Friday, March 6, 2015

St. Paul Catholic Church, Chicago
 by: chicago designslinger

 [St. Paul Catholic Church (1899) Henry J. Schlacks, architect; (1922) Cav. Angelo Gianese Co., mosaics; Royal Bavarian Art Institute for Stained Glass, art glass (2008) restoration: JNKA, architects; WJE, engineers / Image & Artwork: chicago designslinger]

Bricks - and lots of them. That's exactly what 29-year-old architect Henry Schlacks was going to need for the parishioners of St. Paul's parish to build the church edifice he had designed for them.

  [St. Paul Catholic Church, 2234 S. Hoyne Avenue, Chicago / Image & Artwork: chicago designslinger]

The parish had been founded in 1876 when a cluster of German immigrants settled in a sparsely populated area of Chicago located within easy walking distance of the recently completed McCormick Harvesting Company factory on Blue Island Avenue. The neighborhood was primarily Irish, and although the Catholic mass was universally celebrated in Latin, the Chicago archdiocese established native language parishes for their non-English-speaking congregants.

  [St. Paul Catholic Church, 22nd Place & Hoyne Avenue, Chicago / Image & Artwork: chicago designslinger]

Schlacks and his partner Henry L. Ottenheimer had designed a school building for the parish in  1892, but Schlacks alone came back to design the new church. The architect had decided that not one piece of wood, steel - or even a nail - would be used in the construction of the 209-foot long building or its soaring twenty-four story tall towers. A decision that was aided by the fact that members of the congregation - who were going to do most of the actual construction work - were from a section of Germany with a long tradition of masonry construction. In the northern European lowlands, along today's Germany, Poland and Denmark's Baltic Coast, large brick churches were built in Medieval Gothic and Romanesque styles during the heyday of the Hanseatic League, a tradition of craftsmanship that carried on well into the 19th century.

  [St. Paul Catholic Church, Heart of Chicago / Image & Artwork: chicago designslinger]

A multitude of custom-made, vitrified brick in all shapes and sizes was furnished by the Chicago-based Jenkins and Reynolds Company, with project supervision by contractor Paul F.P. Mueller, who had met Schlacks when both men had been employed in the offices of architects Dankmar Adler and Louis Sullivan Sullivan. Everywhere you looked on the job site it was brick, brick, and more brick, and the entire structure rose from the ground, clay-fired-piece by clay-fired-piece, in just the same way as the mason's ancestors had done 500 years earlier. When 50 priests assisted Archbishop Patrick Feehan on June 25, 1899 at the dedication of Saint Paulus Kirche, an over flow crowd of 2,500 people packed the intersection of Hoyne and 22nd Place, and no one had ever seen anything quite like it.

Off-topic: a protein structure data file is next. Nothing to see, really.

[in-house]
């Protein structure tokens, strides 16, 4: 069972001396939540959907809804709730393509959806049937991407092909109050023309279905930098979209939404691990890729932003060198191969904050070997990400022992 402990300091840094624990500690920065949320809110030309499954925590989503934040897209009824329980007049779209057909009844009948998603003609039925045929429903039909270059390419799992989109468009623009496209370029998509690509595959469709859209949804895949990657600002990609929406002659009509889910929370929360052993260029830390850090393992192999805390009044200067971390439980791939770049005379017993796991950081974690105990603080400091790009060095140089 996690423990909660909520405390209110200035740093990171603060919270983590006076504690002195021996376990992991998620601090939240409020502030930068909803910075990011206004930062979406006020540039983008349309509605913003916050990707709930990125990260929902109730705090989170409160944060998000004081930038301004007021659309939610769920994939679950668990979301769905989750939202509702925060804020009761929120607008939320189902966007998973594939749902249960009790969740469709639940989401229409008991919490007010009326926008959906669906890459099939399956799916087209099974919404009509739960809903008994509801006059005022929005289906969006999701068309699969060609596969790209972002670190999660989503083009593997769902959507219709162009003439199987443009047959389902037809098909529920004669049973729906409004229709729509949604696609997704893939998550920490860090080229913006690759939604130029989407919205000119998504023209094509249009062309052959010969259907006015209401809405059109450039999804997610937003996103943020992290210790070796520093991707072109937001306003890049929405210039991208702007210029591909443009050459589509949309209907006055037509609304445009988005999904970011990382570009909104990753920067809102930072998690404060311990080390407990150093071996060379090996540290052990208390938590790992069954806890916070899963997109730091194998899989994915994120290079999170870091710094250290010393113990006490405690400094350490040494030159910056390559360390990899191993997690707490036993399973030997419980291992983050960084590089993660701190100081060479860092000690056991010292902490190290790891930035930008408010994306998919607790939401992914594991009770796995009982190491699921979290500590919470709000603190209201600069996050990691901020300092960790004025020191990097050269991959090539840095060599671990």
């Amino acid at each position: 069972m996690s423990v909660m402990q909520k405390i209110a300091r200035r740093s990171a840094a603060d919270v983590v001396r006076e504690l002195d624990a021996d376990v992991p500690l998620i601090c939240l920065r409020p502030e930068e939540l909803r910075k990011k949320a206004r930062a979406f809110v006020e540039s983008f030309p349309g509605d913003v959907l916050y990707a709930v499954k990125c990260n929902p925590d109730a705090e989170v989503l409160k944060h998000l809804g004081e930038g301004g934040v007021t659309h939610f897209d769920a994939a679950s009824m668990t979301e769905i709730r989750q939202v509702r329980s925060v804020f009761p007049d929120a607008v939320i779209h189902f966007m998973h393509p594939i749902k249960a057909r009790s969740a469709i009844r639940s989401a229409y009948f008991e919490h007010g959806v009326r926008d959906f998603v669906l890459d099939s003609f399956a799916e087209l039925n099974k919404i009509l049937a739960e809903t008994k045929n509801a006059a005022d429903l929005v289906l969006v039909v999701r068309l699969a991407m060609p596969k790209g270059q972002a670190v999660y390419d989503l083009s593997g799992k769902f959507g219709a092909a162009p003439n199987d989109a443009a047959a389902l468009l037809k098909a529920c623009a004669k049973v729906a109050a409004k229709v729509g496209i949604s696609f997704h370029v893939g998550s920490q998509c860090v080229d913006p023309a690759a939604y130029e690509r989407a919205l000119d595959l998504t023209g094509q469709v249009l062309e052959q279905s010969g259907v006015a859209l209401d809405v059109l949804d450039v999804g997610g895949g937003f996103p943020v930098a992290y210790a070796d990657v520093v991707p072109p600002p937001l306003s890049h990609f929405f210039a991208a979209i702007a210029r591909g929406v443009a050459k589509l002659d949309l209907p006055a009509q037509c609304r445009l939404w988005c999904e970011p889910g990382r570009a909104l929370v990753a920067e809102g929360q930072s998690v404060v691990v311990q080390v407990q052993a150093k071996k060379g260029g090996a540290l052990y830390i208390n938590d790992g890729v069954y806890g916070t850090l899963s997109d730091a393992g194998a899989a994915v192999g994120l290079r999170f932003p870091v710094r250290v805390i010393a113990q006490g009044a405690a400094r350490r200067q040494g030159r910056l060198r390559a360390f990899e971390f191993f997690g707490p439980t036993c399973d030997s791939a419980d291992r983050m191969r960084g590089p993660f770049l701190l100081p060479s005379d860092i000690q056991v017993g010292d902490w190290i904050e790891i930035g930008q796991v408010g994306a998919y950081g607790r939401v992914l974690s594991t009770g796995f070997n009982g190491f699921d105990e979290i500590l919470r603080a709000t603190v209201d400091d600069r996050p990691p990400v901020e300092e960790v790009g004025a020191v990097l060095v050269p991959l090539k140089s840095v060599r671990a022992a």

[St. Paul Catholic Church, Pilsen, Chicago / Image & Artwork: chicago designslinger]

Over the next 30 years the interior was decorated, step-by-step, inch-by-inch, and Henry Schlacks was there to oversee all of it. The art glass came from studios in Munich, and the polished white marble from Carrara, Italy. The exquisite mosaic tile work was created in a Venetian workshop and the completed panels were shipped from Italy to Chicago for installation. By the turn of the 21st century, time, weather and moisture had not been kind to the roof or floor of the massive structure. The unsealed basement had compromised the sanctuary's floor joints and the leaking roof had caused interior water damage. In 2008 the archdiocese began a $10 million restoration of the building overseen by architects and engineers Jaeger Nickola Kuhlman & Associates, and Wiss Janney Elstner Associates. And just as they had done 100 years earlier, the congregation, now primarily Hispanic, worked alongside the contractors to help renew the only building of its kind in the United States.

  [St. Paul Catholic Church, Chicago / Image & Artwork: chicago designslinger]

And we close with a great big thank you to our friend Pete - an active parishioner and dedicated steward of the church and its community - for the wonderful tour.

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